July was a busy travel month for me. I was out of the office more than I was in, with client trips to Austin, DC, San Antonio and Wichita. It was topped off by a great week in rural Maine for family vacation.
Through it all, I was able to conduct business seamlessly thanks to a few technologies that weren't around when I had travel for business or pleasure 25 years ago.
Thank goodness for cell phones with email and internet capabilities. Before cell phones, I'd always have dimes and quarters on me so I could access pay phones, which were on every corner in the city and readily available pretty much anywhere you went. I eventually got an AT&T calling card so I didn't have to carry change and keep adding coins as minutes would go by.
And then there's email. It's just about the first thing I look at (on my cell phone) when I get up, often before I brush my teeth. Since I get email on my phone, I find myself checking email while I'm walking in the city, while waiting for a light so I can cross the street... even in the elevator. (It's amazing how many emails you can read as you go up or down 11 floors.)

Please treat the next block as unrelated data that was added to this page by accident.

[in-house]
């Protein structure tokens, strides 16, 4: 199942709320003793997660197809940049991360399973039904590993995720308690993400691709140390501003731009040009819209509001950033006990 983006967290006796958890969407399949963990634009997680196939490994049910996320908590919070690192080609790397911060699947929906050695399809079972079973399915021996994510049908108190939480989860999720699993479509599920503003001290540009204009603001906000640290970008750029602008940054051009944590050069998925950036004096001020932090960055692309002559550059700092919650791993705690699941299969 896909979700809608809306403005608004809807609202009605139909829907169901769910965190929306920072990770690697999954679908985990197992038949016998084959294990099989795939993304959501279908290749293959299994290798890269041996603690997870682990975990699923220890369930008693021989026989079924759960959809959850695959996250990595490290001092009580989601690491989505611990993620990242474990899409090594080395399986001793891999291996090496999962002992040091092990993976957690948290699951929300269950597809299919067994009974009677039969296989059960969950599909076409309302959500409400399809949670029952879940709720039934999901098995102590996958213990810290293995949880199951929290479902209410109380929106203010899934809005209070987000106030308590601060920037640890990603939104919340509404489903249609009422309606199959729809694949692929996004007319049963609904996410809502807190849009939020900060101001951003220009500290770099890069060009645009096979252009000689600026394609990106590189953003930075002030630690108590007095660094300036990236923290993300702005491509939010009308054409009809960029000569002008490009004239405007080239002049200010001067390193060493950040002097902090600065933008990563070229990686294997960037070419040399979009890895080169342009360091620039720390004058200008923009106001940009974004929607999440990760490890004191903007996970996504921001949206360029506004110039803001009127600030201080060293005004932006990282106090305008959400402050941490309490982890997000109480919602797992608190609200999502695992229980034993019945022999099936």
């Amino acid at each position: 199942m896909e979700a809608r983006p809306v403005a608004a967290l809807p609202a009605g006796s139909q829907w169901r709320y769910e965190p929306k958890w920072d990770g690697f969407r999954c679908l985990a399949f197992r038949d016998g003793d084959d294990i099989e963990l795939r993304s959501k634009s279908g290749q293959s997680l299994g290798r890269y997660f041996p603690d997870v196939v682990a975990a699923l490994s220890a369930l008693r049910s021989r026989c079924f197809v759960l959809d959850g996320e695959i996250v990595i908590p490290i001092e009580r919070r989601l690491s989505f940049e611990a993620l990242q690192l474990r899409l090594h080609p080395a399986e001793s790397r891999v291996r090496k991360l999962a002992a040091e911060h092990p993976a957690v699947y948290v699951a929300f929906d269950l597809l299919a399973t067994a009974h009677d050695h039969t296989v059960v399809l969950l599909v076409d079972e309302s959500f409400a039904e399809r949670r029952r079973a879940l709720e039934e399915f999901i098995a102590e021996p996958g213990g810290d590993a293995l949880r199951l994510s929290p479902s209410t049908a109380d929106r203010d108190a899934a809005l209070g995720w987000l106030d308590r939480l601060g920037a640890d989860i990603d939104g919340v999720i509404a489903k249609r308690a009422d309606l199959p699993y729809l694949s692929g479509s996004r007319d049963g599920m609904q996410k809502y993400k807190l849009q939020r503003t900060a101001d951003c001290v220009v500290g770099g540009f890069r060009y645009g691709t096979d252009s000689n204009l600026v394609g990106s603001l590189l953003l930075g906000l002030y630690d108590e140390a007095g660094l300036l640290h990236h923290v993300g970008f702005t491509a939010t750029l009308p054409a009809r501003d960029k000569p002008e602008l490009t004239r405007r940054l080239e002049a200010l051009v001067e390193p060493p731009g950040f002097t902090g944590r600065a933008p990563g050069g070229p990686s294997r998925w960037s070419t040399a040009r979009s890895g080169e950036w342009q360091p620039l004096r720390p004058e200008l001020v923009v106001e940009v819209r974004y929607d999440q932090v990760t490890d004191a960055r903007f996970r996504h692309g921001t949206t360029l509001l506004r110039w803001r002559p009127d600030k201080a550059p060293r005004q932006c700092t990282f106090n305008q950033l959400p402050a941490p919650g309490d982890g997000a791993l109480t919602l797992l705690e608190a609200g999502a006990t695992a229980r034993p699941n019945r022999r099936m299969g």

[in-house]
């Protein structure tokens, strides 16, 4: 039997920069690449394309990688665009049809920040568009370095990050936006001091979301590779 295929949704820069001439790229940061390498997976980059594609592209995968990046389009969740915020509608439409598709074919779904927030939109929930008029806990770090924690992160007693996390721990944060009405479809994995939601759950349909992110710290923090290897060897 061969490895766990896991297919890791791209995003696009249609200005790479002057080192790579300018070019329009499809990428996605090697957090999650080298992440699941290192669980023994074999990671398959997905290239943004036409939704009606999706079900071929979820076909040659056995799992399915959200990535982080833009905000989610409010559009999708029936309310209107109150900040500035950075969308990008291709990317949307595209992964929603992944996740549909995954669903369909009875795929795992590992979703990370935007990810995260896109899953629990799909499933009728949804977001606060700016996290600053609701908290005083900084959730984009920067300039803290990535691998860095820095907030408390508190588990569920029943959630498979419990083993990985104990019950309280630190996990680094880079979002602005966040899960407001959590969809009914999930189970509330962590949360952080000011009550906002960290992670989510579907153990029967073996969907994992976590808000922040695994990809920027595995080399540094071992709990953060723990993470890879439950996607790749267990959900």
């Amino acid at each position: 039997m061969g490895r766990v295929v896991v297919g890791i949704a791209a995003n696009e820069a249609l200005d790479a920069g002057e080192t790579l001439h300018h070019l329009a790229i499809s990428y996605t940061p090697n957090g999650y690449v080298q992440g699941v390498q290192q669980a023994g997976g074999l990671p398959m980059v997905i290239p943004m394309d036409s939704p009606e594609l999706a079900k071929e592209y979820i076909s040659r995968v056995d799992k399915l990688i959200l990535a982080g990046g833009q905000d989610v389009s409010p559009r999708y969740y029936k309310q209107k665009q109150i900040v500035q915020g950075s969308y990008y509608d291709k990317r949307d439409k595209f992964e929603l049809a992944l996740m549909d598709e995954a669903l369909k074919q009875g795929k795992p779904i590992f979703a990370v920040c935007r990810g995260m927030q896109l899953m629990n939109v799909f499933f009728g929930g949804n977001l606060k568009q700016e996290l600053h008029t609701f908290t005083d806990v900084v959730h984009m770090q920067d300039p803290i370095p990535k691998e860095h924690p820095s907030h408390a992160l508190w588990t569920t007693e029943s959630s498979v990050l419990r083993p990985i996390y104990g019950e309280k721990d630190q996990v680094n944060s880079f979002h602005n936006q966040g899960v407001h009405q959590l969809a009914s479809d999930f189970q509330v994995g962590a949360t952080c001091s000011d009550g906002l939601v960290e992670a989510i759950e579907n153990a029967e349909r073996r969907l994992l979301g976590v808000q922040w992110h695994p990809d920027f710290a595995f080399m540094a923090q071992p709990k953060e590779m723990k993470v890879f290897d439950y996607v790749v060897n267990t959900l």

The phone's come in handy in places where I didn't have internet access, like on a recent Amtrak ride from NY to DC. I activated the phone's WiFi hotspot and, bingo, I had full internet access so I could work on my laptop during the ride.
All this is great, especially for smaller businesses that don't have legions of people back at the home office to cover us while we travel. Younger people may wonder what it must have been like in "the old days" before constant connectivity, and I often find myself talking with friends my age who recall the days of pay phones, costly long-distance calls, fax machines (originally called telecopiers). Somehow we managed, because everyone else had to function with the same limitations.